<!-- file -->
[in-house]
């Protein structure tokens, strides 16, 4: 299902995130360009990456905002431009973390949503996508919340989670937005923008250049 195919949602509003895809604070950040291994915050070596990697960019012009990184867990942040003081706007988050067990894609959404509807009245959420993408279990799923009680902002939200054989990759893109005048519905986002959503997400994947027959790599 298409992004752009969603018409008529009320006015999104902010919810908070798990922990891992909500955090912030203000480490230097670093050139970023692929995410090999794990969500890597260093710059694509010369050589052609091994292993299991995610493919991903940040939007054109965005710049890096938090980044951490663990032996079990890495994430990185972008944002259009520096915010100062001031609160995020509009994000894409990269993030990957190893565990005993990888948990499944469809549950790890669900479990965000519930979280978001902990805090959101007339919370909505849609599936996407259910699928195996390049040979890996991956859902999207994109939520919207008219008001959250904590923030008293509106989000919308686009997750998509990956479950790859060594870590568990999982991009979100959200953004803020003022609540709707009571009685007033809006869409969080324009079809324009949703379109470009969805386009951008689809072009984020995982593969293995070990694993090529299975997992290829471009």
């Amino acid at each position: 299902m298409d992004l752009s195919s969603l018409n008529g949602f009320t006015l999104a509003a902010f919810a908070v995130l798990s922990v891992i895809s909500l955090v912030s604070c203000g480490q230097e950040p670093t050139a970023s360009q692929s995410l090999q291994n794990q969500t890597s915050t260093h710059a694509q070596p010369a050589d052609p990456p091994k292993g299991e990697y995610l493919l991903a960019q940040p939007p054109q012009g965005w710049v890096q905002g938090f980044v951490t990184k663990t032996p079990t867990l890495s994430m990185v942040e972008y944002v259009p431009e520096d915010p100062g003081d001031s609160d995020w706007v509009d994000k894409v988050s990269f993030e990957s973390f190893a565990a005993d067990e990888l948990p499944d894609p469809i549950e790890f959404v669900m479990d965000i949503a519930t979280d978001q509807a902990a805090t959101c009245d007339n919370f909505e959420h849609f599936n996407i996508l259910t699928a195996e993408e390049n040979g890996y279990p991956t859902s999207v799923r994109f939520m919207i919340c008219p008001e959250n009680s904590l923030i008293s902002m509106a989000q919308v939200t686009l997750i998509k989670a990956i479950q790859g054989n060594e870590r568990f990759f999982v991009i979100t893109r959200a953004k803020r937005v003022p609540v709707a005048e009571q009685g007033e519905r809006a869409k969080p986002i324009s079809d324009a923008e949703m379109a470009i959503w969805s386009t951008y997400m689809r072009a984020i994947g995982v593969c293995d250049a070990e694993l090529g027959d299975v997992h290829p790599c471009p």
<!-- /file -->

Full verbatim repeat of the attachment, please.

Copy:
[in-house]
């Protein structure tokens, strides 16, 4: 299902995130360009990456905002431009973390949503996508919340989670937005923008250049 195919949602509003895809604070950040291994915050070596990697960019012009990184867990942040003081706007988050067990894609959404509807009245959420993408279990799923009680902002939200054989990759893109005048519905986002959503997400994947027959790599 298409992004752009969603018409008529009320006015999104902010919810908070798990922990891992909500955090912030203000480490230097670093050139970023692929995410090999794990969500890597260093710059694509010369050589052609091994292993299991995610493919991903940040939007054109965005710049890096938090980044951490663990032996079990890495994430990185972008944002259009520096915010100062001031609160995020509009994000894409990269993030990957190893565990005993990888948990499944469809549950790890669900479990965000519930979280978001902990805090959101007339919370909505849609599936996407259910699928195996390049040979890996991956859902999207994109939520919207008219008001959250904590923030008293509106989000919308686009997750998509990956479950790859060594870590568990999982991009979100959200953004803020003022609540709707009571009685007033809006869409969080324009079809324009949703379109470009969805386009951008689809072009984020995982593969293995070990694993090529299975997992290829471009």
């Amino acid at each position: 299902m298409d992004l752009s195919s969603l018409n008529g949602f009320t006015l999104a509003a902010f919810a908070v995130l798990s922990v891992i895809s909500l955090v912030s604070c203000g480490q230097e950040p670093t050139a970023s360009q692929s995410l090999q291994n794990q969500t890597s915050t260093h710059a694509q070596p010369a050589d052609p990456p091994k292993g299991e990697y995610l493919l991903a960019q940040p939007p054109q012009g965005w710049v890096q905002g938090f980044v951490t990184k663990t032996p079990t867990l890495s994430m990185v942040e972008y944002v259009p431009e520096d915010p100062g003081d001031s609160d995020w706007v509009d994000k894409v988050s990269f993030e990957s973390f190893a565990a005993d067990e990888l948990p499944d894609p469809i549950e790890f959404v669900m479990d965000i949503a519930t979280d978001q509807a902990a805090t959101c009245d007339n919370f909505e959420h849609f599936n996407i996508l259910t699928a195996e993408e390049n040979g890996y279990p991956t859902s999207v799923r994109f939520m919207i919340c008219p008001e959250n009680s904590l923030i008293s902002m509106a989000q919308v939200t686009l997750i998509k989670a990956i479950q790859g054989n060594e870590r568990f990759f999982v991009i979100t893109r959200a953004k803020r937005v003022p609540v709707a005048e009571q009685g007033e519905r809006a869409k969080p986002i324009s079809d324009a923008e949703m379109a470009i959503w969805s386009t951008y997400m689809r072009a984020i994947g995982v593969c293995d250049a070990e694993l090529g027959d299975v997992h290829p790599c471009p």